The Alternatives to Violence Project focuses much of its efforts on one of the most violence-prone groups in our society: prison inmates. AVP began in 1975 at Green Haven Prison in New York State in response to violence at Attica Prison. A group of inmates requested help from Quakers who had a prison ministry there to develop a workshop to help reduce violence among the younger prisoners. In turn, the Quakers invited assistance from people who had trained the followers of Dr. Martin Luther King, Jr. in strategies of nonviolence.
Since its inception, the program has grown and spread to many other locations. In 2013, 814 prison workshops were conducted in 93 different correctional facilities in 29 states. A total of 12,607 inmates participated, and more than 1,100 of them trained to become AVP facilitators in the future (2013 AVP-USA Annual Report).
Because violence is everywhere in society, not only in prisons, AVP workshops are also offered extensively in communities and schools. In 2013, 170 community workshops were conducted at churches, schools, community associations, halfway houses, shelters, and other locations across the U.S.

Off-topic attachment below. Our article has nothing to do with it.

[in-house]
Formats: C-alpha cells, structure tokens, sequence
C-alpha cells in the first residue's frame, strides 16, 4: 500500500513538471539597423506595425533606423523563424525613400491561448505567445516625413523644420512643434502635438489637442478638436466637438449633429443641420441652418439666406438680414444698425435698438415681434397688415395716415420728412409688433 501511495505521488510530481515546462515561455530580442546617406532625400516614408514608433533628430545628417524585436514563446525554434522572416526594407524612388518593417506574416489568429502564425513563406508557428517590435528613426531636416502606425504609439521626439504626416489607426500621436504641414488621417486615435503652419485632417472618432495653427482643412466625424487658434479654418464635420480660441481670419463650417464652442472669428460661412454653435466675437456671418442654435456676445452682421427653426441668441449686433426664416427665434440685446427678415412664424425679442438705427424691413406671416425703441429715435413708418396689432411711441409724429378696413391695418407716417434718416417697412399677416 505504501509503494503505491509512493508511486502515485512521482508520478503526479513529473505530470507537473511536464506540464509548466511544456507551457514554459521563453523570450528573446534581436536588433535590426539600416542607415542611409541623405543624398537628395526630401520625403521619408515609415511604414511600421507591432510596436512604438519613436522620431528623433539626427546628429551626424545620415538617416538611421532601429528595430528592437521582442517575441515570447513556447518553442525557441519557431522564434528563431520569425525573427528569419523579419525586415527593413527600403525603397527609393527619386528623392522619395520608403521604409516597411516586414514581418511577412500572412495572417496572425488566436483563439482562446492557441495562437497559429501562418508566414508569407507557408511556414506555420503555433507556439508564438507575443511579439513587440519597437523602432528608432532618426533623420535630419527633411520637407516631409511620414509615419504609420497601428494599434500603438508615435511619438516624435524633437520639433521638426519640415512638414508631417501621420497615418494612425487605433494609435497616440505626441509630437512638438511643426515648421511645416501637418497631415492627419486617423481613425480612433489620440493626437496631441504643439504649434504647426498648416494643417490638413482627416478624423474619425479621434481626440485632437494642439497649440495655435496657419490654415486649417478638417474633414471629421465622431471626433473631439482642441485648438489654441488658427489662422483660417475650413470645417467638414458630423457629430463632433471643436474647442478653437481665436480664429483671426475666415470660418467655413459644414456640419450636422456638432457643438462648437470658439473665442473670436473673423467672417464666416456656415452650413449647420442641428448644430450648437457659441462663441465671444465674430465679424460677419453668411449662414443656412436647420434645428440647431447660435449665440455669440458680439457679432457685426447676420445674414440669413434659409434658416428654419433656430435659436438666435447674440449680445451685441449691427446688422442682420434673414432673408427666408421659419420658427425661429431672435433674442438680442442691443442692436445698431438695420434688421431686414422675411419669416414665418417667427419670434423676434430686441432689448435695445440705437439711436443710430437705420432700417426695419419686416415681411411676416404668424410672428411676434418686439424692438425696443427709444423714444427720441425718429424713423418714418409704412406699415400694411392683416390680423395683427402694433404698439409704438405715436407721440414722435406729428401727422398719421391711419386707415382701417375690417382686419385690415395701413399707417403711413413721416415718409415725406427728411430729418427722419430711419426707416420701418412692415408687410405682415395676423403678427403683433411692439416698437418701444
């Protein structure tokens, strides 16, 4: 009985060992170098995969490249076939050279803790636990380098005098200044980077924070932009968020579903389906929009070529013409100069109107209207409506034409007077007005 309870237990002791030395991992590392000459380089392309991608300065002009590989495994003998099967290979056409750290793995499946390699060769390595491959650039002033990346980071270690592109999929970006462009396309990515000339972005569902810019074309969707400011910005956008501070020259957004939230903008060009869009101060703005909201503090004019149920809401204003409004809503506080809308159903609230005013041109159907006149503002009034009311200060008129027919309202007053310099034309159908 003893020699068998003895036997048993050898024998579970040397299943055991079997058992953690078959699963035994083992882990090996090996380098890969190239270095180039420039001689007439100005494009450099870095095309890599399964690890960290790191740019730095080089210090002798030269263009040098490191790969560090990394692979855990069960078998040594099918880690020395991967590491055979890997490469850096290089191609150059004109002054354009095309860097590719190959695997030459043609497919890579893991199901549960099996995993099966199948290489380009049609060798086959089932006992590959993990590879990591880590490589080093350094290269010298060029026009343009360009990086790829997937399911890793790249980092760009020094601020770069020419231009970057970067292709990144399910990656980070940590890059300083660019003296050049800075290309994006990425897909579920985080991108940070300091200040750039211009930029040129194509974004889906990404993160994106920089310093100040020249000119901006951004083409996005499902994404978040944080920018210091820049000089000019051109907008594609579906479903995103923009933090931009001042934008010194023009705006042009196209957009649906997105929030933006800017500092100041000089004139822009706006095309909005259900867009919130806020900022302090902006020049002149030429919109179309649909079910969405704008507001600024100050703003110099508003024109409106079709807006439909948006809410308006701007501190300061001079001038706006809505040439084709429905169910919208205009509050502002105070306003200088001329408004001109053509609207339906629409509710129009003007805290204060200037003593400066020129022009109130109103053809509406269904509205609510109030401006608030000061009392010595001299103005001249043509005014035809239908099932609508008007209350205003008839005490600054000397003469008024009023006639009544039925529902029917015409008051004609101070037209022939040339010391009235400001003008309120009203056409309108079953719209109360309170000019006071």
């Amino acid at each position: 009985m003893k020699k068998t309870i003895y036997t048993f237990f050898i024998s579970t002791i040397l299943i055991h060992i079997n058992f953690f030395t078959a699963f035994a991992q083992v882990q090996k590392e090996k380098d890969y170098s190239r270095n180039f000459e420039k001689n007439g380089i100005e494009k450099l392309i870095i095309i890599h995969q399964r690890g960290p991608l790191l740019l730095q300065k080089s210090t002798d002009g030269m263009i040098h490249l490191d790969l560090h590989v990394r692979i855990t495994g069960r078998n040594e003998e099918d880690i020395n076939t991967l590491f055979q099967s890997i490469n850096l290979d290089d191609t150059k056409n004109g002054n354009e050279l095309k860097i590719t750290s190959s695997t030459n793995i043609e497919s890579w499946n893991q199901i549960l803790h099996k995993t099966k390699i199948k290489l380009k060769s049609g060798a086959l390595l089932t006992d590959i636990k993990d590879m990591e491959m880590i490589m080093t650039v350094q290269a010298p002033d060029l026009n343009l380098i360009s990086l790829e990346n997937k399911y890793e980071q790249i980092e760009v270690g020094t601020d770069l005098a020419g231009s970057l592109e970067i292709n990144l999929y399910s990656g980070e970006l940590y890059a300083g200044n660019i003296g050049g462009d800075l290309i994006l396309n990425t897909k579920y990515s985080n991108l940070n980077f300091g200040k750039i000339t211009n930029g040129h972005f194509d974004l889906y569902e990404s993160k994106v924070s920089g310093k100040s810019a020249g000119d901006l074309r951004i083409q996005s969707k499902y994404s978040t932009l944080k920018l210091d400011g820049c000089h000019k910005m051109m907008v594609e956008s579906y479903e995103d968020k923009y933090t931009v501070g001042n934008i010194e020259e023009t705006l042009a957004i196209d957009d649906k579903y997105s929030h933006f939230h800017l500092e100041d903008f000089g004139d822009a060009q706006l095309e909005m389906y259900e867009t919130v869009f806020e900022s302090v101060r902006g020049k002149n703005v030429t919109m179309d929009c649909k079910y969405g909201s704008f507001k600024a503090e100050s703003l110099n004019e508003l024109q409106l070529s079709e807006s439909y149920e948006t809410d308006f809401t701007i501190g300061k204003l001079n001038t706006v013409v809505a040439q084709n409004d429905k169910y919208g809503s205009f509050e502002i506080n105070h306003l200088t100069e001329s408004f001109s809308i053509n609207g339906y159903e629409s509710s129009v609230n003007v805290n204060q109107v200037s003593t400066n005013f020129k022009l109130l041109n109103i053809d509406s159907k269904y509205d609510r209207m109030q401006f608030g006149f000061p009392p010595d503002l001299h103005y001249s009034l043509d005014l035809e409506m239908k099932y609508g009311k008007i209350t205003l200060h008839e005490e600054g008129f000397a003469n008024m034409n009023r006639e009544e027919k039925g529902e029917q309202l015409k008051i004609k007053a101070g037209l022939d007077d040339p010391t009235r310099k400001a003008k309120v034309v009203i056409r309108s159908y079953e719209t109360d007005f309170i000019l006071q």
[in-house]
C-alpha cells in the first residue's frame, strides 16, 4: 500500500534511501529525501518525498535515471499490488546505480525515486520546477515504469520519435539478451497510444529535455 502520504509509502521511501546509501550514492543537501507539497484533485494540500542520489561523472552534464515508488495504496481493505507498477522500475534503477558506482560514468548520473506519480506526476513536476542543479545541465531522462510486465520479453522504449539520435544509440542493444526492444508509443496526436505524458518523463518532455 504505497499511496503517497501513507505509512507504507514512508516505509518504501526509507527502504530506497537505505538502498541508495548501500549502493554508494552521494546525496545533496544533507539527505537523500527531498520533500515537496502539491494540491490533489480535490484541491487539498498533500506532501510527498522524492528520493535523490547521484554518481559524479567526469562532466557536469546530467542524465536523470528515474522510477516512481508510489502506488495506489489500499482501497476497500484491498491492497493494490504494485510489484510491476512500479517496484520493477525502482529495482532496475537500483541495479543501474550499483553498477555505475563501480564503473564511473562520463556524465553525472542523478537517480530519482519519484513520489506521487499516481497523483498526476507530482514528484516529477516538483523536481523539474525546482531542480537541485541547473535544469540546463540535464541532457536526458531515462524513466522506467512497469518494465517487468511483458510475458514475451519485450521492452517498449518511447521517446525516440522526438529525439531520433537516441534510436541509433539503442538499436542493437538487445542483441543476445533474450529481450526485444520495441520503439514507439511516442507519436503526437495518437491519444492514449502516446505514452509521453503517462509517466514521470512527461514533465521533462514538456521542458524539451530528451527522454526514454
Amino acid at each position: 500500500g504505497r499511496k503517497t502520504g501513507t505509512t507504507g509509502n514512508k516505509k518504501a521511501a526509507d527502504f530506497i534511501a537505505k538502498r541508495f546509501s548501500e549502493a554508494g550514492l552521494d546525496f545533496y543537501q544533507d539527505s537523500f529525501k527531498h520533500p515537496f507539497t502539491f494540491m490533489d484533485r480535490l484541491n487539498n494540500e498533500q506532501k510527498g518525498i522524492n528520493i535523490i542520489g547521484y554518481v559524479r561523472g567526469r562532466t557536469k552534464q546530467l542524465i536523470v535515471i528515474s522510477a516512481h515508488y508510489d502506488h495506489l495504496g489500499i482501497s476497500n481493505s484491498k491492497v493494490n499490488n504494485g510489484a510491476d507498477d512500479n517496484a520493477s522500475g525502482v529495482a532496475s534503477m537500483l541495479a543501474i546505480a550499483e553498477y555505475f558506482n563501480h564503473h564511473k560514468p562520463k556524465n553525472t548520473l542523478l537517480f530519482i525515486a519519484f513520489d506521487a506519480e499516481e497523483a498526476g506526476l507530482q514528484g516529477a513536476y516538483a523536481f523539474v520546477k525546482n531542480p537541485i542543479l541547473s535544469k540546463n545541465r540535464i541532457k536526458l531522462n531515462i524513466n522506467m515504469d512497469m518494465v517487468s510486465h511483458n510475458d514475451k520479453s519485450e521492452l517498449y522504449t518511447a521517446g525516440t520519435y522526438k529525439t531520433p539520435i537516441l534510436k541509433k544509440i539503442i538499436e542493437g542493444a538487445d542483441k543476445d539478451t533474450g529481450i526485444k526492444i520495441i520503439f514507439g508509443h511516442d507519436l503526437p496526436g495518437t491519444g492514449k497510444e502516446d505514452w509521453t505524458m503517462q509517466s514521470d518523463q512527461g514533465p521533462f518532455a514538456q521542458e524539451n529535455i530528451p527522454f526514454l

AVP also operates internationally, with programs in 50 countries including Canada, Mexico, Ireland, New Zealand, Australia, Central and South America, the Caribbean islands, Israel, Palestine, Jordan, Russia, 12 countries in Africa, India, Nepal, Indonesia, and Japan.
In New Jersey, AVP operates at two correctional facilities – Garden State Youth Correctional Facility and Edna Mahan Correctional Facility for Women – and offers community workshops as requested. In 2013, AVP-NJ conducted 12 prison workshops and 2 community workshops, with 199 inmates and 30 community residents taking part. Every year, prisoners and community residents complete facilitator training and begin working as apprentices on teams with experienced workshop trainers.
The transformation created by AVP is remarkable. Incarcerated people who have taken AVP workshops have lower rates of confrontations and improved anger management. Community participants have discovered positive new ways of maintaining healthy relationships and dealing with conflict in their lives.